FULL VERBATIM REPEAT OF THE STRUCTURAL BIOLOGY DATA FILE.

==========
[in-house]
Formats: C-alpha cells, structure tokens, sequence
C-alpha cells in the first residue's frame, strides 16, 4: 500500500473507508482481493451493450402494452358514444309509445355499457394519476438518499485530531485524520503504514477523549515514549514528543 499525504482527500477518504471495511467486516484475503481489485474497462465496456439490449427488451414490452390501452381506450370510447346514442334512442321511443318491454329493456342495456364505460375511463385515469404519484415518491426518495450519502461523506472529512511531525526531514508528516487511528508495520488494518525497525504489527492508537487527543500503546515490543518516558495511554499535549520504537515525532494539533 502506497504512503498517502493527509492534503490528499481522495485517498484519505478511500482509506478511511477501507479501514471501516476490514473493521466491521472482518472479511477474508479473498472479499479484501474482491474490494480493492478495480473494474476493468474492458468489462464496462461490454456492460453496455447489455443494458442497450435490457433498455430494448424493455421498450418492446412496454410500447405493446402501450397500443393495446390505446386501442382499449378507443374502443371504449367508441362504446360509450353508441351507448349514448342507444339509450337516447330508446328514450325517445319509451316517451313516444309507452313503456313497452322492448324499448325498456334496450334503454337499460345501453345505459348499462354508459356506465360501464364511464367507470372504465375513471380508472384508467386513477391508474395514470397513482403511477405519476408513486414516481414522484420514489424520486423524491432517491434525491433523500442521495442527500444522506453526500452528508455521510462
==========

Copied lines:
[in-house]
Formats: C-alpha cells, structure tokens, sequence
C-alpha cells in the first residue's frame, strides 16, 4: 500500500473507508482481493451493450402494452358514444309509445355499457394519476438518499485530531485524520503504514477523549515514549514528543 499525504482527500477518504471495511467486516484475503481489485474497462465496456439490449427488451414490452390501452381506450370510447346514442334512442321511443318491454329493456342495456364505460375511463385515469404519484415518491426518495450519502461523506472529512511531525526531514508528516487511528508495520488494518525497525504489527492508537487527543500503546515490543518516558495511554499535549520504537515525532494539533 502506497504512503498517502493527509492534503490528499481522495485517498484519505478511500482509506478511511477501507479501514471501516476490514473493521466491521472482518472479511477474508479473498472479499479484501474482491474490494480493492478495480473494474476493468474492458468489462464496462461490454456492460453496455447489455443494458442497450435490457433498455430494448424493455421498450418492446412496454410500447405493446402501450397500443393495446390505446386501442382499449378507443374502443371504449367508441362504446360509450353508441351507448349514448342507444339509450337516447330508446328514450325517445319509451316517451313516444309507452313503456313497452322492448324499448325498456334496450334503454337499460345501453345505459348499462354508459356506465360501464364511464367507470372504465375513471380508472384508467386513477391508474395514470397513482403511477405519476408513486414516481414522484420514489424520486423524491432517491434525491433523500442521495442527500444522506453526500452528508455521510462